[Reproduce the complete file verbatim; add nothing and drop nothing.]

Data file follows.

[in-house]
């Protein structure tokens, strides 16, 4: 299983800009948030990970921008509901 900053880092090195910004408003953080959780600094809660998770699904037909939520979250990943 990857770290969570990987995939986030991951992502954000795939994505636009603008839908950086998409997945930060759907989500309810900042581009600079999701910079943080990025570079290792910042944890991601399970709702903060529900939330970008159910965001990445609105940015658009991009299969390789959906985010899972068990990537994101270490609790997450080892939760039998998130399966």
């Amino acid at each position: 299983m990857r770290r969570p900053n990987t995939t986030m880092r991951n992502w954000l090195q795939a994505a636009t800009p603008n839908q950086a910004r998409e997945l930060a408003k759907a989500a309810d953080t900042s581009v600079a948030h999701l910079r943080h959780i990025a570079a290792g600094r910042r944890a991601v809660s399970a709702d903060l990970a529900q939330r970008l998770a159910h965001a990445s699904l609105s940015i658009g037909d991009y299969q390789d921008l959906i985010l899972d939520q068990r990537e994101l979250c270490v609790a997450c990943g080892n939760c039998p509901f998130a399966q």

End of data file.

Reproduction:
[in-house]
């Protein structure tokens, strides 16, 4: 299983800009948030990970921008509901 900053880092090195910004408003953080959780600094809660998770699904037909939520979250990943 990857770290969570990987995939986030991951992502954000795939994505636009603008839908950086998409997945930060759907989500309810900042581009600079999701910079943080990025570079290792910042944890991601399970709702903060529900939330970008159910965001990445609105940015658009991009299969390789959906985010899972068990990537994101270490609790997450080892939760039998998130399966």
């Amino acid at each position: 299983m990857r770290r969570p900053n990987t995939t986030m880092r991951n992502w954000l090195q795939a994505a636009t800009p603008n839908q950086a910004r998409e997945l930060a408003k759907a989500a309810d953080t900042s581009v600079a948030h999701l910079r943080h959780i990025a570079a290792g600094r910042r944890a991601v809660s399970a709702d903060l990970a529900q939330r970008l998770a159910h965001a990445s699904l609105s940015i658009g037909d991009y299969q390789d921008l959906i985010l899972d939520q068990r990537e994101l979250c270490v609790a997450c990943g080892n939760c039998p509901f998130a399966q």